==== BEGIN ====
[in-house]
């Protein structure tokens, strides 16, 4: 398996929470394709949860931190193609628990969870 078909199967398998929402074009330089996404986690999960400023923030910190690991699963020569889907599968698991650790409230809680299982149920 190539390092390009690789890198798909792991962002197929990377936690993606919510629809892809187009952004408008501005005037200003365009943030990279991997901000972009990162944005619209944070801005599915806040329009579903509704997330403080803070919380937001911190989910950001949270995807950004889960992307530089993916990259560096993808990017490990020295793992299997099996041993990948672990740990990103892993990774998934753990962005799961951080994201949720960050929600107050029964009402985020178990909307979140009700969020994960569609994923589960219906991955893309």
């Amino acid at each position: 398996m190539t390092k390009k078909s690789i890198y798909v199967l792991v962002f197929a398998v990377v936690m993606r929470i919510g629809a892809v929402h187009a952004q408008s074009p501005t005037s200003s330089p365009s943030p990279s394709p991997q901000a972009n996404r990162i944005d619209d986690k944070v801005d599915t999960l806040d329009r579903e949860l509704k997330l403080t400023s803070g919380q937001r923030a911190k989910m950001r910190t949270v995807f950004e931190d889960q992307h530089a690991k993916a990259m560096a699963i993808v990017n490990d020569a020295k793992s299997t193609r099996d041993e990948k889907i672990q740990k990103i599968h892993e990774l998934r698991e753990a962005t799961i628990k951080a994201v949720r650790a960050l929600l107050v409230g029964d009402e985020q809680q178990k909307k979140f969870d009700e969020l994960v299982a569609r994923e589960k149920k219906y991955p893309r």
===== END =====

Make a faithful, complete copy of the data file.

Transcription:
[in-house]
């Protein structure tokens, strides 16, 4: 398996929470394709949860931190193609628990969870 078909199967398998929402074009330089996404986690999960400023923030910190690991699963020569889907599968698991650790409230809680299982149920 190539390092390009690789890198798909792991962002197929990377936690993606919510629809892809187009952004408008501005005037200003365009943030990279991997901000972009990162944005619209944070801005599915806040329009579903509704997330403080803070919380937001911190989910950001949270995807950004889960992307530089993916990259560096993808990017490990020295793992299997099996041993990948672990740990990103892993990774998934753990962005799961951080994201949720960050929600107050029964009402985020178990909307979140009700969020994960569609994923589960219906991955893309």
């Amino acid at each position: 398996m190539t390092k390009k078909s690789i890198y798909v199967l792991v962002f197929a398998v990377v936690m993606r929470i919510g629809a892809v929402h187009a952004q408008s074009p501005t005037s200003s330089p365009s943030p990279s394709p991997q901000a972009n996404r990162i944005d619209d986690k944070v801005d599915t999960l806040d329009r579903e949860l509704k997330l403080t400023s803070g919380q937001r923030a911190k989910m950001r910190t949270v995807f950004e931190d889960q992307h530089a690991k993916a990259m560096a699963i993808v990017n490990d020569a020295k793992s299997t193609r099996d041993e990948k889907i672990q740990k990103i599968h892993e990774l998934r698991e753990a962005t799961i628990k951080a994201v949720r650790a960050l929600l107050v409230g029964d009402e985020q809680q178990k909307k979140f969870d009700e969020l994960v299982a569609r994923e589960k149920k219906y991955p893309r």